China and Inner Asia
The present juncture of massive displacement, migration, and ecological crisis, as well as government efforts toward rural revitalization, constitutes a timely moment to reexamine a key nexus of literary and media, political and social imagination throughout modern and contemporary China: the peasant and the countryside, soil and roots. Ideas of the relationships among native place (xiang), soil (tu), and questions of belonging have long been constituted out of experiences of displacement as well as acts of translation and circulation. This panel puts in critical dialogue attitudes from the early 20th century and from the present toward the rural landscape and its inhabitants, especially ways in which intellectuals, artists, or policy-makers aimed to conceptualize or change the countryside––a place of economic disparity, environmental transformation, and fertile imagination. Xiaolu Ma examines Zhou Zuoren’s notion of “commoner’s literature” by investigating his translation of a text by Tolstoy. Keru Cai explores Xiao Hong’s negotiation of the social or experiential gap between the semi-autobiographical narrator and other characters in her xiangtu fiction. William Schaefer surveys Muge’s and Wang Youshen’s uses of square medium formats to frame together soil, displacement, and photographic processes. And Yi Gu traces the rise of lavender fields in China as a complicated contemporary imagination of soil. Together, we explore how literary production, image- and art-making, and political and ethnographic research are ways of engaging with ongoing questions of peasant and land, belonging and representation––and indeed, how native soil and roots are, paradoxically, matters formed through translation, circulation, and displacement.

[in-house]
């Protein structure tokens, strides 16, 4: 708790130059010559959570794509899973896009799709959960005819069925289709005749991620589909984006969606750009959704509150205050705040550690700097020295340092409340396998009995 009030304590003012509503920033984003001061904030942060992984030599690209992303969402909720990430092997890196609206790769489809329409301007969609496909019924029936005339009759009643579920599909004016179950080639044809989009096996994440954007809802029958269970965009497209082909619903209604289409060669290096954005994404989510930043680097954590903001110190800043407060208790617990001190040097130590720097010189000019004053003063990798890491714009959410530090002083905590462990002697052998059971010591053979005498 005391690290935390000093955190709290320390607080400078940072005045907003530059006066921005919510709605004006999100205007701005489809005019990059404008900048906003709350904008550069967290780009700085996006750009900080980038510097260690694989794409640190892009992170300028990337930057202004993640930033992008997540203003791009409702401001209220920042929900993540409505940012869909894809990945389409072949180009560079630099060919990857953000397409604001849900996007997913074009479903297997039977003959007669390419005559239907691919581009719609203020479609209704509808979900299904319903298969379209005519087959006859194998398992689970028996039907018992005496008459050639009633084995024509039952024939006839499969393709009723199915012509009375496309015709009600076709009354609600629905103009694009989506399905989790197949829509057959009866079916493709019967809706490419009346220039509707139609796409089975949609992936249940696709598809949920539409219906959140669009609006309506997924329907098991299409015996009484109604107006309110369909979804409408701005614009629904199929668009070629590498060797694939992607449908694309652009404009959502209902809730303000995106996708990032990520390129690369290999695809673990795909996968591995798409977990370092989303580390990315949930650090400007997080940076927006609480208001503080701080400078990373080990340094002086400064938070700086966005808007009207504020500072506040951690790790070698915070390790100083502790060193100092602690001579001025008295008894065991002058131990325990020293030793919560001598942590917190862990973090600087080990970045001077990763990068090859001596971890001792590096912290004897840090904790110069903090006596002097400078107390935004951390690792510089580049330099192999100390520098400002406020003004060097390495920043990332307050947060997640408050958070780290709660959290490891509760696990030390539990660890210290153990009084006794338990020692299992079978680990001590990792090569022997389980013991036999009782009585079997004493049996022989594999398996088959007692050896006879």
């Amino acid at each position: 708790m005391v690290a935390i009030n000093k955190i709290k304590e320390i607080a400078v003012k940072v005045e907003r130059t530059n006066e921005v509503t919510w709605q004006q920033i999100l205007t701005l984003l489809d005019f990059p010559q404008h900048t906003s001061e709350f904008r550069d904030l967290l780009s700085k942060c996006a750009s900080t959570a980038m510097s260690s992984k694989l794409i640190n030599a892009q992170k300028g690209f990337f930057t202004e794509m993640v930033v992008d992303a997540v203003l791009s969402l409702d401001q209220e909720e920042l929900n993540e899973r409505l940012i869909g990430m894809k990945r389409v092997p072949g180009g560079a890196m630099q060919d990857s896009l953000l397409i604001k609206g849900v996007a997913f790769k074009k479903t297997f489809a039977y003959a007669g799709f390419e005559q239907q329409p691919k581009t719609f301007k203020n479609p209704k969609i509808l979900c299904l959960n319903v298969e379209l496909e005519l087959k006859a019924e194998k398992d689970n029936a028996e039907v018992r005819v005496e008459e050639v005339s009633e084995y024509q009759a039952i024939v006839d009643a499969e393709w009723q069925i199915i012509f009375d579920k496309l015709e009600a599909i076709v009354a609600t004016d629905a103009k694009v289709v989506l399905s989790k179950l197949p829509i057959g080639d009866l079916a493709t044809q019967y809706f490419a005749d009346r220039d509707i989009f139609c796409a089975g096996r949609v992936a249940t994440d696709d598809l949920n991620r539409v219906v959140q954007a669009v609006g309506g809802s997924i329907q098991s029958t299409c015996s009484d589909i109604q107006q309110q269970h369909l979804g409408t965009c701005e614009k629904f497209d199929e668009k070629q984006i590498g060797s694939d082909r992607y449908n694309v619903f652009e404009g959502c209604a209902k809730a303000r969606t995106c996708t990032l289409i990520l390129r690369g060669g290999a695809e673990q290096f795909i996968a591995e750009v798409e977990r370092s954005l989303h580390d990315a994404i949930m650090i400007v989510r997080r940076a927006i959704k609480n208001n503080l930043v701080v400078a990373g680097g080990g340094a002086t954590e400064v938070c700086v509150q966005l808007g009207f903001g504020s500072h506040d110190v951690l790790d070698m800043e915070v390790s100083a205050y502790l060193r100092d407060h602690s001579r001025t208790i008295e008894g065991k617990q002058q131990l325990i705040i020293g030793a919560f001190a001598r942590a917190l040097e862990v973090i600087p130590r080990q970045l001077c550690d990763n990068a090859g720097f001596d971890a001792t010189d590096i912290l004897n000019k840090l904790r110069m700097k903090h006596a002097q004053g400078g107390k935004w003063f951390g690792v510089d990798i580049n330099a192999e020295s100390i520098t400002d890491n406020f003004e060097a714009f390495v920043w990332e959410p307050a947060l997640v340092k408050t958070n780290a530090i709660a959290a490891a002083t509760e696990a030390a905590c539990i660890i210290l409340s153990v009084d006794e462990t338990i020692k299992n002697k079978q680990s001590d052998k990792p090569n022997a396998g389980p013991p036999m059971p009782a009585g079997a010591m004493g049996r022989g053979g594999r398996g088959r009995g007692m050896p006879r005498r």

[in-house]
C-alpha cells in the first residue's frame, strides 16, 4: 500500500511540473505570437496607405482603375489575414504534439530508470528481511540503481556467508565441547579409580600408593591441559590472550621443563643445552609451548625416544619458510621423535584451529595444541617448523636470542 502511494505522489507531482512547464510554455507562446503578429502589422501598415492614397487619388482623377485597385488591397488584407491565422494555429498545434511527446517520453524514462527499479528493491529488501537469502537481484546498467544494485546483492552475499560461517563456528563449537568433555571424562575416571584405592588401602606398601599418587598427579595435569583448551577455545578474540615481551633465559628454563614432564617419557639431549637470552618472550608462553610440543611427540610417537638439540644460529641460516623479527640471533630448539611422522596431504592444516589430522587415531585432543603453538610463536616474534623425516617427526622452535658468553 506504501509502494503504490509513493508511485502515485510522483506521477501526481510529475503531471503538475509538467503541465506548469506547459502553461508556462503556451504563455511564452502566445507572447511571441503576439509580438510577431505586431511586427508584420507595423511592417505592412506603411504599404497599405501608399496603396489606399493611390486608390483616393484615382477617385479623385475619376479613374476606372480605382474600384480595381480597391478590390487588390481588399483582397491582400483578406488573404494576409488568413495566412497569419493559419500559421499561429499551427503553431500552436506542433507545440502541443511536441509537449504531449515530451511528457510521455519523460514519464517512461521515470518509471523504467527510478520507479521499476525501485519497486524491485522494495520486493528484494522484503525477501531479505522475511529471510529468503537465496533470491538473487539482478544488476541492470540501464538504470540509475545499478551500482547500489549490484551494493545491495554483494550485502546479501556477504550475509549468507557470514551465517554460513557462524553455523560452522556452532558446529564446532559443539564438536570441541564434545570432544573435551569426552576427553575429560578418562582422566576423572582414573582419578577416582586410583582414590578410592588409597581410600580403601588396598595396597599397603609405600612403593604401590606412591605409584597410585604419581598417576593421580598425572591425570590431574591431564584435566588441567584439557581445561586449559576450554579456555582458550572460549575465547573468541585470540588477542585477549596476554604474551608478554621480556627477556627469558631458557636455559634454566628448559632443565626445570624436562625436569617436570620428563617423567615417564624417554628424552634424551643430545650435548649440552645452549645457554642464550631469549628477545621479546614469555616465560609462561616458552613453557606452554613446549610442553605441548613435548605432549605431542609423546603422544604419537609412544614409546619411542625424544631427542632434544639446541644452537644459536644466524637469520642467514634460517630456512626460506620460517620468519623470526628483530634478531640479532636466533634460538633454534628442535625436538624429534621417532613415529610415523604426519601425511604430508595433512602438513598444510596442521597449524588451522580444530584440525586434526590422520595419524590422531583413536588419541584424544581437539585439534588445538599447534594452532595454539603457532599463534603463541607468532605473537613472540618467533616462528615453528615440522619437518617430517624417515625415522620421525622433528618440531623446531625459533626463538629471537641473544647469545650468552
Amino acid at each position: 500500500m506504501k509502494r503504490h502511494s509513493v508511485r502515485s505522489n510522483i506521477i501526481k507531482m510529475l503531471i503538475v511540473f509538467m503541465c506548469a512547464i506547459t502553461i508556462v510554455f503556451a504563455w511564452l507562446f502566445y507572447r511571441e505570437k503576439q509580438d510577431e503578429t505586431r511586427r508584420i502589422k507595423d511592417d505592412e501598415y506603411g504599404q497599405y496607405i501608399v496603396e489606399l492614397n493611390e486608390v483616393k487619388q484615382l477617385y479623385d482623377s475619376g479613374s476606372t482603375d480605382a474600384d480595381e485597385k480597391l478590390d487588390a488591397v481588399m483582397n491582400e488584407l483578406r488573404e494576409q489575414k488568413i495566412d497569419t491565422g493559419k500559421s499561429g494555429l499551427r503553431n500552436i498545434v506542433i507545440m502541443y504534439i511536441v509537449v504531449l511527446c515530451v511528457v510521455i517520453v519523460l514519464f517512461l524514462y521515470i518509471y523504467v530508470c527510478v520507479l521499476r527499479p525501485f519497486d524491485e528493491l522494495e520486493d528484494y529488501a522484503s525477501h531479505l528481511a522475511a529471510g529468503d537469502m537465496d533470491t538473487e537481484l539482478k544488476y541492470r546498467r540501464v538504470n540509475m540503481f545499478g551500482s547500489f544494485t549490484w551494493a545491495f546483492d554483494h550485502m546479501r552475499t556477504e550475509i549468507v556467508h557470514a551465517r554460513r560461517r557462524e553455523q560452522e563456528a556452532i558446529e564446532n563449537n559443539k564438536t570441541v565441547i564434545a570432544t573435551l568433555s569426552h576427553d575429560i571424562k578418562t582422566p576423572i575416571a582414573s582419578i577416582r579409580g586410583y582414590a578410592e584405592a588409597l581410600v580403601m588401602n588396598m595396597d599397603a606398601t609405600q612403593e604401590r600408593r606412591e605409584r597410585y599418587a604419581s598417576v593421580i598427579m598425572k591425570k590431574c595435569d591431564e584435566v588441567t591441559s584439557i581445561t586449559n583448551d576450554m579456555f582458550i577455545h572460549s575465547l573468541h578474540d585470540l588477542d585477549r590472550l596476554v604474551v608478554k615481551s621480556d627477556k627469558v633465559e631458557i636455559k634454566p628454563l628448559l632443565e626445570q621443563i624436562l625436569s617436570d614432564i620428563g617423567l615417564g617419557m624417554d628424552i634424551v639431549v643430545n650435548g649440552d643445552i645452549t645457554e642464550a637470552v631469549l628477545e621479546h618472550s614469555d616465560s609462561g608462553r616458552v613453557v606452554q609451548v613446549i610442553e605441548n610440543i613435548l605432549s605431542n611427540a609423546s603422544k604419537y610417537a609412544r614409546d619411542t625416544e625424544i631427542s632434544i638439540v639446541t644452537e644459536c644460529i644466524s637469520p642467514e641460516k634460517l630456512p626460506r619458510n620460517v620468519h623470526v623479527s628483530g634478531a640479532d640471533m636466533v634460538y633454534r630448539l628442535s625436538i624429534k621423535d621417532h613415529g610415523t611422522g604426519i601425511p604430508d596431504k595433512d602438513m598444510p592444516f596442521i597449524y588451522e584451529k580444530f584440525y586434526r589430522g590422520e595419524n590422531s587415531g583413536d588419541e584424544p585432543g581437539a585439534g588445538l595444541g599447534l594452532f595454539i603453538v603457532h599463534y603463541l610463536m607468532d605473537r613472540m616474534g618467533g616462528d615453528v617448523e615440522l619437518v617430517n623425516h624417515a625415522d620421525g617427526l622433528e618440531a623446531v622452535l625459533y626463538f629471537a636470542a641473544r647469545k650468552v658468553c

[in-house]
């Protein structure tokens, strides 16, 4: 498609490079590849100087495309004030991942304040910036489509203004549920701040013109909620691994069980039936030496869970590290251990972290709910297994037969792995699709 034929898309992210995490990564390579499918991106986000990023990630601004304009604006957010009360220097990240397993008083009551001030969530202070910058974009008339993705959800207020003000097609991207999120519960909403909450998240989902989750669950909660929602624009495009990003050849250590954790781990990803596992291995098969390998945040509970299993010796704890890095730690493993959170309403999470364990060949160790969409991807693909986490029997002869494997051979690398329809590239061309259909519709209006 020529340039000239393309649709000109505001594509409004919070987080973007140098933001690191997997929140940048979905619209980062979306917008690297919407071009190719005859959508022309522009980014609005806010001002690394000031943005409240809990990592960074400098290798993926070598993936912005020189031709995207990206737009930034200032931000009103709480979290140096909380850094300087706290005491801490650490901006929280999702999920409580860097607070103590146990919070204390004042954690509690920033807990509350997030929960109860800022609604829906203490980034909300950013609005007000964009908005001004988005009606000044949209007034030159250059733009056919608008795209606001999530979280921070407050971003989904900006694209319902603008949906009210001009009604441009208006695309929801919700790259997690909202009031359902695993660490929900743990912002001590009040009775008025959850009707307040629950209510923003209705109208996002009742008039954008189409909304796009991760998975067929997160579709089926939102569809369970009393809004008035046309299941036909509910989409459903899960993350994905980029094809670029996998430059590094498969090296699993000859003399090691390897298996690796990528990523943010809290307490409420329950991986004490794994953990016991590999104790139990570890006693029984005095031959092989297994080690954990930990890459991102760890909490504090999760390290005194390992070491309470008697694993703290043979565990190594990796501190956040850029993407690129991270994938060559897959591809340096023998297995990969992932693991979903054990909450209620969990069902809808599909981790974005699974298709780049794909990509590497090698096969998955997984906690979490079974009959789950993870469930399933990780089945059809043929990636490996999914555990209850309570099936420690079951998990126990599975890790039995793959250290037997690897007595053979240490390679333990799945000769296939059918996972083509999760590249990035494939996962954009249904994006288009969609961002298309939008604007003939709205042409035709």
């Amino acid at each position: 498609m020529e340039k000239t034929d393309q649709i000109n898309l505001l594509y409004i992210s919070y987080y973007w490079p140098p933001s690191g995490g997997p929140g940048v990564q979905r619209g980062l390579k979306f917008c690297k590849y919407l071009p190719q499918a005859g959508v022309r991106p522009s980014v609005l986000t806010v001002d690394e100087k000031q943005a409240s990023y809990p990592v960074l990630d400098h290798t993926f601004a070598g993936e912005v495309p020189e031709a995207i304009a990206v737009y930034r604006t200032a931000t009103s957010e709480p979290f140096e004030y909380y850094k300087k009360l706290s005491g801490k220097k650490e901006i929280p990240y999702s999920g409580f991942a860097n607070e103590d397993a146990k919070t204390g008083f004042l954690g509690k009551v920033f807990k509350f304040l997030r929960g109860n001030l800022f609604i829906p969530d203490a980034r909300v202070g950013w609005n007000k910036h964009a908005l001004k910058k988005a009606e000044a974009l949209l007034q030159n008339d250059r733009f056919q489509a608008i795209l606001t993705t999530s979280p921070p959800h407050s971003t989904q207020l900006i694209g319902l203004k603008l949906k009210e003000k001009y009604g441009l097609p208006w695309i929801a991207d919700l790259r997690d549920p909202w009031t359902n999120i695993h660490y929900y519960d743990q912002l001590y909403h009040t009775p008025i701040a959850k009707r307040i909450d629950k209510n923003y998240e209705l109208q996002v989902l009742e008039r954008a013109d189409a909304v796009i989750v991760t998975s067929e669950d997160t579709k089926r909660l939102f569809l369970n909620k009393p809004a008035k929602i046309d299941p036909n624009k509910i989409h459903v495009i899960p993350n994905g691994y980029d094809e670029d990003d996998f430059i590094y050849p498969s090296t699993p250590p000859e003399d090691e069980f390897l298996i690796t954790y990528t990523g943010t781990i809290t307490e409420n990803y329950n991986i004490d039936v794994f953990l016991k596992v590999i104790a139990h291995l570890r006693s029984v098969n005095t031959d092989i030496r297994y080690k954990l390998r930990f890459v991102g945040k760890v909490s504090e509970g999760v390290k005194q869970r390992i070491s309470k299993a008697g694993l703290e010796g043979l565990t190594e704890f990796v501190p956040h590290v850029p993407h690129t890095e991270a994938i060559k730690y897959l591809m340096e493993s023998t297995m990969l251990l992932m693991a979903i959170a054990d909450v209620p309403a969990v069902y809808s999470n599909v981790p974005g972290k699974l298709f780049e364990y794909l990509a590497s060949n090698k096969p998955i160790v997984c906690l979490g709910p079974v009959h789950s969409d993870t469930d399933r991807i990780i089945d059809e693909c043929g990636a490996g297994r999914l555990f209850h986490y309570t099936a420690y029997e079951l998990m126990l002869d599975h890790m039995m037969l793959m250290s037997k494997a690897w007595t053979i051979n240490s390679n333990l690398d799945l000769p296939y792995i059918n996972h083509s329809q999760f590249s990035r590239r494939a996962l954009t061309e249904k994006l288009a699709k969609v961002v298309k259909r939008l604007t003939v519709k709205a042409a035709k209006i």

Virtual Paper Presenter: Xiaolu Ma – Hong Kong University of Science & Technology
Virtual Paper Presenter: Keru Cai – University of Oxford
Virtual Paper Presenter: William Schaefer – Durham University
Virtual Paper Presenter: Yi Gu – University of Toronto